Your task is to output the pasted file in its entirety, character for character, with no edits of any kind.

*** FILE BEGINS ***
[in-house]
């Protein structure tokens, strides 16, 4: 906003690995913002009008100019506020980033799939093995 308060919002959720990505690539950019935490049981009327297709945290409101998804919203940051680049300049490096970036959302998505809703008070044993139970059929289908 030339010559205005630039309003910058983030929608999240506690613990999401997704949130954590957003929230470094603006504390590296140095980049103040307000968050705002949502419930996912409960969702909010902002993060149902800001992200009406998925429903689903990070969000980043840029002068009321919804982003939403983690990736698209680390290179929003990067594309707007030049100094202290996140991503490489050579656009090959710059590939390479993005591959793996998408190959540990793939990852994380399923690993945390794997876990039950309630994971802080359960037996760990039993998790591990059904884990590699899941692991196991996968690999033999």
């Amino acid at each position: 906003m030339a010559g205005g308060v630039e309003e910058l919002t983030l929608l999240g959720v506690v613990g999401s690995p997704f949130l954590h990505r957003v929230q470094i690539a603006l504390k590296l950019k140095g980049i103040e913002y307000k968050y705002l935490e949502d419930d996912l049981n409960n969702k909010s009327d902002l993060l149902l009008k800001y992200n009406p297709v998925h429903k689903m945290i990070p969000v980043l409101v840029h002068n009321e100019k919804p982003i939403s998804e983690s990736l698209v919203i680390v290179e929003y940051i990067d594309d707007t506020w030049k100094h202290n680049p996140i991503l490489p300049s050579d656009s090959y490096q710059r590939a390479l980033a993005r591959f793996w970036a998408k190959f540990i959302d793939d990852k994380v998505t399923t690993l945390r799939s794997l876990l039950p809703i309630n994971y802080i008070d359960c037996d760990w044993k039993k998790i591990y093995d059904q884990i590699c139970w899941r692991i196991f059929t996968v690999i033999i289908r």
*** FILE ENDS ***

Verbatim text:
[in-house]
């Protein structure tokens, strides 16, 4: 906003690995913002009008100019506020980033799939093995 308060919002959720990505690539950019935490049981009327297709945290409101998804919203940051680049300049490096970036959302998505809703008070044993139970059929289908 030339010559205005630039309003910058983030929608999240506690613990999401997704949130954590957003929230470094603006504390590296140095980049103040307000968050705002949502419930996912409960969702909010902002993060149902800001992200009406998925429903689903990070969000980043840029002068009321919804982003939403983690990736698209680390290179929003990067594309707007030049100094202290996140991503490489050579656009090959710059590939390479993005591959793996998408190959540990793939990852994380399923690993945390794997876990039950309630994971802080359960037996760990039993998790591990059904884990590699899941692991196991996968690999033999």
């Amino acid at each position: 906003m030339a010559g205005g308060v630039e309003e910058l919002t983030l929608l999240g959720v506690v613990g999401s690995p997704f949130l954590h990505r957003v929230q470094i690539a603006l504390k590296l950019k140095g980049i103040e913002y307000k968050y705002l935490e949502d419930d996912l049981n409960n969702k909010s009327d902002l993060l149902l009008k800001y992200n009406p297709v998925h429903k689903m945290i990070p969000v980043l409101v840029h002068n009321e100019k919804p982003i939403s998804e983690s990736l698209v919203i680390v290179e929003y940051i990067d594309d707007t506020w030049k100094h202290n680049p996140i991503l490489p300049s050579d656009s090959y490096q710059r590939a390479l980033a993005r591959f793996w970036a998408k190959f540990i959302d793939d990852k994380v998505t399923t690993l945390r799939s794997l876990l039950p809703i309630n994971y802080i008070d359960c037996d760990w044993k039993k998790i591990y093995d059904q884990i590699c139970w899941r692991i196991f059929t996968v690999i033999i289908r």